In separate studies, researchers have come up with possible treatment options for lung cancer.
Scientists are on their way to treating non-small cell lung cancer (NSCLC) with gene therapy and nanotechnology. Scientists from the University of Texas MD Anderson Cancer Center and the University of Texas Southwestern Medical Center conducted a study on mice to test whether gene therapy administered through lipid-based nanoparticles can successfully fight tumors. They sent positively charged nanoparticles to the negatively charged cancer cell membrane. When these nanoparticles are taken into the cell, the genes express the tumor suppressing p53 or FUS1 gene depending on the design. The scientists then found that while p53 and FUS1 individually fought well against cancer, they were most effective when combined. The two together bring about apoptosis, a process wherein the cancer cells self-destruct. Since FUS1 hinders the functioning of a gene that destroys p53, the combination therapy caused more cells to die. In the final analysis, the combination caused a 75 per cent reduction in the number of tumors per mouse and a decrease of 80 per cent in the weight of the tumors.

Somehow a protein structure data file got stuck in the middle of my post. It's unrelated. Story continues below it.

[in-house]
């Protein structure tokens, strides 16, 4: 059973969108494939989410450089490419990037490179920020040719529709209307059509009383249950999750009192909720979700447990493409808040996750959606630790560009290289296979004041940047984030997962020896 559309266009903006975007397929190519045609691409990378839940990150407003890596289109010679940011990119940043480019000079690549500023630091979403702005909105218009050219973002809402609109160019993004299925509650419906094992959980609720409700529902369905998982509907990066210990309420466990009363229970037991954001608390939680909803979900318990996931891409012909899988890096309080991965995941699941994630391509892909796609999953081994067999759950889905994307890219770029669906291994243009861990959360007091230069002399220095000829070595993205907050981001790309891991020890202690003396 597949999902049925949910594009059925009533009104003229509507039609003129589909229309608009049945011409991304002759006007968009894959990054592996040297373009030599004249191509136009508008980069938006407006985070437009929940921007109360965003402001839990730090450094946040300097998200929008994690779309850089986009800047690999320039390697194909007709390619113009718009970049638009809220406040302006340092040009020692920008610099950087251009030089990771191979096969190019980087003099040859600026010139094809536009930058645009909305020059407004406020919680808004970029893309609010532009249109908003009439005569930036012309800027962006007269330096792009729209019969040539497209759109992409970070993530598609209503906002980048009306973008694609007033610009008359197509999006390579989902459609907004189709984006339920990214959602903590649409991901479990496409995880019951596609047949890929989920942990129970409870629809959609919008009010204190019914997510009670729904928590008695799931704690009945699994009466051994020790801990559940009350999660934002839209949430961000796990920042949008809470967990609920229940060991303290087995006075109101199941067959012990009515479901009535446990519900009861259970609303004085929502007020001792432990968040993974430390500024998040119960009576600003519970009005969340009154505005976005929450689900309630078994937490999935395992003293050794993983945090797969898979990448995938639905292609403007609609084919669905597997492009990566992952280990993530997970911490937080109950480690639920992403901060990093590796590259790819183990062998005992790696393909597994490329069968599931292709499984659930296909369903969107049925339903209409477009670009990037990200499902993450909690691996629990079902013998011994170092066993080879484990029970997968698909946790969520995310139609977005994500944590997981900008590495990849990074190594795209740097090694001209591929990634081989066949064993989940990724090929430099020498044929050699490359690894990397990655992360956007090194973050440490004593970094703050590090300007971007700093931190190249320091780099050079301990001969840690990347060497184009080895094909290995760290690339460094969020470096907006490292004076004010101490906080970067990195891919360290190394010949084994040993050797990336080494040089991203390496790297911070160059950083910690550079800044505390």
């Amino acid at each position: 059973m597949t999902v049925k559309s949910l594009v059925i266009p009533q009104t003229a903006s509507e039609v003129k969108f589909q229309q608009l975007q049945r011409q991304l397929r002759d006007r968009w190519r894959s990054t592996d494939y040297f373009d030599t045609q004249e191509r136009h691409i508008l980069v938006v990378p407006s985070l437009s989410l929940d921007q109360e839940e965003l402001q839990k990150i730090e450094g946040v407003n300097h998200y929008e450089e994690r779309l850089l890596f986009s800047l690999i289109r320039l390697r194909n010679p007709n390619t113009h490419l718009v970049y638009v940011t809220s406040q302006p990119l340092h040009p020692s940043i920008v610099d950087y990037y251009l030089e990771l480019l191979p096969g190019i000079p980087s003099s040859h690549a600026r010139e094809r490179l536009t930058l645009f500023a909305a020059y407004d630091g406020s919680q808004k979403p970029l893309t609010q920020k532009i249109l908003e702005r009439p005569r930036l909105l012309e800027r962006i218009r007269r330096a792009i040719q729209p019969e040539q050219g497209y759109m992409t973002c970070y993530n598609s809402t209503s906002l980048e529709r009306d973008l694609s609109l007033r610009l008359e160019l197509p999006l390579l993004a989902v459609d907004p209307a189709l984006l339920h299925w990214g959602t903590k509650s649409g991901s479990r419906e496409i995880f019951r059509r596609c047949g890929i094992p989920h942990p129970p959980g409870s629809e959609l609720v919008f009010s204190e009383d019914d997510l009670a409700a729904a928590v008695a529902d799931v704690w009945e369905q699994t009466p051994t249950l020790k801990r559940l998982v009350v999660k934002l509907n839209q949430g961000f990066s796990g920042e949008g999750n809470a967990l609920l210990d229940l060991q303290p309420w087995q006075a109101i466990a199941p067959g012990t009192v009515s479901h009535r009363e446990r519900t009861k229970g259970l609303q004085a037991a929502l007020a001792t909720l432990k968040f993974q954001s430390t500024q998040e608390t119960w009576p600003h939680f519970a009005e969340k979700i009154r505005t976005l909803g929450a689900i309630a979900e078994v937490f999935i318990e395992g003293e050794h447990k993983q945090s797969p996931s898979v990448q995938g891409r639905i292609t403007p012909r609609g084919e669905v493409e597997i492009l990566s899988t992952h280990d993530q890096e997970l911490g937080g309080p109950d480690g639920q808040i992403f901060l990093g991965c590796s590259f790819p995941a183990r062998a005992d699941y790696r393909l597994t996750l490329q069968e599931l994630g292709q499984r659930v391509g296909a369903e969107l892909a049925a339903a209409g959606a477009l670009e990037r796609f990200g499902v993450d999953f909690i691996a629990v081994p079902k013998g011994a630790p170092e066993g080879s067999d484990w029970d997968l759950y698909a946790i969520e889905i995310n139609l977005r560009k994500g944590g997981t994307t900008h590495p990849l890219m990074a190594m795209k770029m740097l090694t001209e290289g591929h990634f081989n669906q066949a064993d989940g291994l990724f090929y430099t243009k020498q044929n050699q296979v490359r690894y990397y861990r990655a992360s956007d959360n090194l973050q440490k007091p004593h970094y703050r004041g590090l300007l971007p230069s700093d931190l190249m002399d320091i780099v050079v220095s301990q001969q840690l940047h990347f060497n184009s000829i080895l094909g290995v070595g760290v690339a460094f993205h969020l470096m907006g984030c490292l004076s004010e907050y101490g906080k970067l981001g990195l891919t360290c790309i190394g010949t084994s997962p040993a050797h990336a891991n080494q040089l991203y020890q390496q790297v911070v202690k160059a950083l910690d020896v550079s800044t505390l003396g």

Meanwhile, the lung cancer vaccine Stimuvax that scientists from Cancer Research UK had prepared is now set to enter phase III of its clinical trial. Stimuvax is a therapeutic vaccine that will compel the immune system to kill MUC1, a molecule found in large quantities in tumor cells. This way, no harm will be done to the healthy cells. Merck KgaA will conduct this trial named START (Stimulating Targeted Antigenic Responses To NSCLC). The trial will evaluate the efficacy of Stimuvax in comparison to a placebo. It aims to involve over 1,300 patients across 30 countries. With lung cancer being the most common cancer worldwide, any progress towards its treatment is welcome news.
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